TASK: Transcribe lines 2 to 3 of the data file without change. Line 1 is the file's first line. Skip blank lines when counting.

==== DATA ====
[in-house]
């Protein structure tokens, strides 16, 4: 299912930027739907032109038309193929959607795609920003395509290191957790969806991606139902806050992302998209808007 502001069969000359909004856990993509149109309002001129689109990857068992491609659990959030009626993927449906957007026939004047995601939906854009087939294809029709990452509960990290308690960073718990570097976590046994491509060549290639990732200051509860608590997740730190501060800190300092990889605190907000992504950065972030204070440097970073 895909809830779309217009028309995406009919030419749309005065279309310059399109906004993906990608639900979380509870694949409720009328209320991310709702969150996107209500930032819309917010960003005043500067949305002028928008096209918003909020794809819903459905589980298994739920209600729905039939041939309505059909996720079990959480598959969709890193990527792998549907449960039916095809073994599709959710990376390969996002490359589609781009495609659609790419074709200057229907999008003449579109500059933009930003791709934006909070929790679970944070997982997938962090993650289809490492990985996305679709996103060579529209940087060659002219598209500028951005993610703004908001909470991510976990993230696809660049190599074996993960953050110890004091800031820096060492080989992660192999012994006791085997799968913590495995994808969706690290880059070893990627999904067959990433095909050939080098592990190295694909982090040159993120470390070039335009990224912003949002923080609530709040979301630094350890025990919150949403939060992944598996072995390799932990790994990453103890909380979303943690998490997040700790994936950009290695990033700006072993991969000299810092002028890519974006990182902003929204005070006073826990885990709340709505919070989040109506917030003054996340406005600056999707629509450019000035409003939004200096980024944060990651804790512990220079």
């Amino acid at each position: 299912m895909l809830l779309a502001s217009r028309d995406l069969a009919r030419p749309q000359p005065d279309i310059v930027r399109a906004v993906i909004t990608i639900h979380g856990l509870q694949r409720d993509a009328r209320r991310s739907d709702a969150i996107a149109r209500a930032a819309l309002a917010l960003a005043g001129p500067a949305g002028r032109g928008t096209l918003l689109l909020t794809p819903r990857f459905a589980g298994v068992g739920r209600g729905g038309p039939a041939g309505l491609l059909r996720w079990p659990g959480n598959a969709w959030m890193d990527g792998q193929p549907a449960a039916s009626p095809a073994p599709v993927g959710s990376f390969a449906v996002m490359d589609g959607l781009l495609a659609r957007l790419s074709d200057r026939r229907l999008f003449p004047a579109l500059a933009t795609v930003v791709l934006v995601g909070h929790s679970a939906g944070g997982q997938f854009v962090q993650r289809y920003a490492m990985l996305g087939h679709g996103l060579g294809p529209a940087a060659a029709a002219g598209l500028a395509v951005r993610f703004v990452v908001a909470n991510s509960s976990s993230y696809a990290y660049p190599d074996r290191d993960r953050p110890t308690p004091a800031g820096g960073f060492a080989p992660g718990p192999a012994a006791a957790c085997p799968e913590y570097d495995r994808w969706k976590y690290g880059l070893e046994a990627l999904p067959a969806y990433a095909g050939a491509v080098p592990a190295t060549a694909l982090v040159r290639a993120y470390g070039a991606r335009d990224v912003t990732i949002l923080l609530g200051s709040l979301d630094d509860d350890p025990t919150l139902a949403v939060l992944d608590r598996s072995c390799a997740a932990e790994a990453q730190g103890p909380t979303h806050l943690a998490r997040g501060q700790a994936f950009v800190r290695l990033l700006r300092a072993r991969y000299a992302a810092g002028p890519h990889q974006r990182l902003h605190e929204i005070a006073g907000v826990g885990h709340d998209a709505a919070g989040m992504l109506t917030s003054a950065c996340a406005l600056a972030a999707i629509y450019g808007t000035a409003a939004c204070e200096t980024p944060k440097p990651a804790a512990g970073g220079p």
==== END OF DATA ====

């Protein structure tokens, strides 16, 4: 299912930027739907032109038309193929959607795609920003395509290191957790969806991606139902806050992302998209808007 502001069969000359909004856990993509149109309002001129689109990857068992491609659990959030009626993927449906957007026939004047995601939906854009087939294809029709990452509960990290308690960073718990570097976590046994491509060549290639990732200051509860608590997740730190501060800190300092990889605190907000992504950065972030204070440097970073 895909809830779309217009028309995406009919030419749309005065279309310059399109906004993906990608639900979380509870694949409720009328209320991310709702969150996107209500930032819309917010960003005043500067949305002028928008096209918003909020794809819903459905589980298994739920209600729905039939041939309505059909996720079990959480598959969709890193990527792998549907449960039916095809073994599709959710990376390969996002490359589609781009495609659609790419074709200057229907999008003449579109500059933009930003791709934006909070929790679970944070997982997938962090993650289809490492990985996305679709996103060579529209940087060659002219598209500028951005993610703004908001909470991510976990993230696809660049190599074996993960953050110890004091800031820096060492080989992660192999012994006791085997799968913590495995994808969706690290880059070893990627999904067959990433095909050939080098592990190295694909982090040159993120470390070039335009990224912003949002923080609530709040979301630094350890025990919150949403939060992944598996072995390799932990790994990453103890909380979303943690998490997040700790994936950009290695990033700006072993991969000299810092002028890519974006990182902003929204005070006073826990885990709340709505919070989040109506917030003054996340406005600056999707629509450019000035409003939004200096980024944060990651804790512990220079």
């Amino acid at each position: 299912m895909l809830l779309a502001s217009r028309d995406l069969a009919r030419p749309q000359p005065d279309i310059v930027r399109a906004v993906i909004t990608i639900h979380g856990l509870q694949r409720d993509a009328r209320r991310s739907d709702a969150i996107a149109r209500a930032a819309l309002a917010l960003a005043g001129p500067a949305g002028r032109g928008t096209l918003l689109l909020t794809p819903r990857f459905a589980g298994v068992g739920r209600g729905g038309p039939a041939g309505l491609l059909r996720w079990p659990g959480n598959a969709w959030m890193d990527g792998q193929p549907a449960a039916s009626p095809a073994p599709v993927g959710s990376f390969a449906v996002m490359d589609g959607l781009l495609a659609r957007l790419s074709d200057r026939r229907l999008f003449p004047a579109l500059a933009t795609v930003v791709l934006v995601g909070h929790s679970a939906g944070g997982q997938f854009v962090q993650r289809y920003a490492m990985l996305g087939h679709g996103l060579g294809p529209a940087a060659a029709a002219g598209l500028a395509v951005r993610f703004v990452v908001a909470n991510s509960s976990s993230y696809a990290y660049p190599d074996r290191d993960r953050p110890t308690p004091a800031g820096g960073f060492a080989p992660g718990p192999a012994a006791a957790c085997p799968e913590y570097d495995r994808w969706k976590y690290g880059l070893e046994a990627l999904p067959a969806y990433a095909g050939a491509v080098p592990a190295t060549a694909l982090v040159r290639a993120y470390g070039a991606r335009d990224v912003t990732i949002l923080l609530g200051s709040l979301d630094d509860d350890p025990t919150l139902a949403v939060l992944d608590r598996s072995c390799a997740a932990e790994a990453q730190g103890p909380t979303h806050l943690a998490r997040g501060q700790a994936f950009v800190r290695l990033l700006r300092a072993r991969y000299a992302a810092g002028p890519h990889q974006r990182l902003h605190e929204i005070a006073g907000v826990g885990h709340d998209a709505a919070g989040m992504l109506t917030s003054a950065c996340a406005l600056a972030a999707i629509y450019g808007t000035a409003a939004c204070e200096t980024p944060k440097p990651a804790a512990g970073g220079p």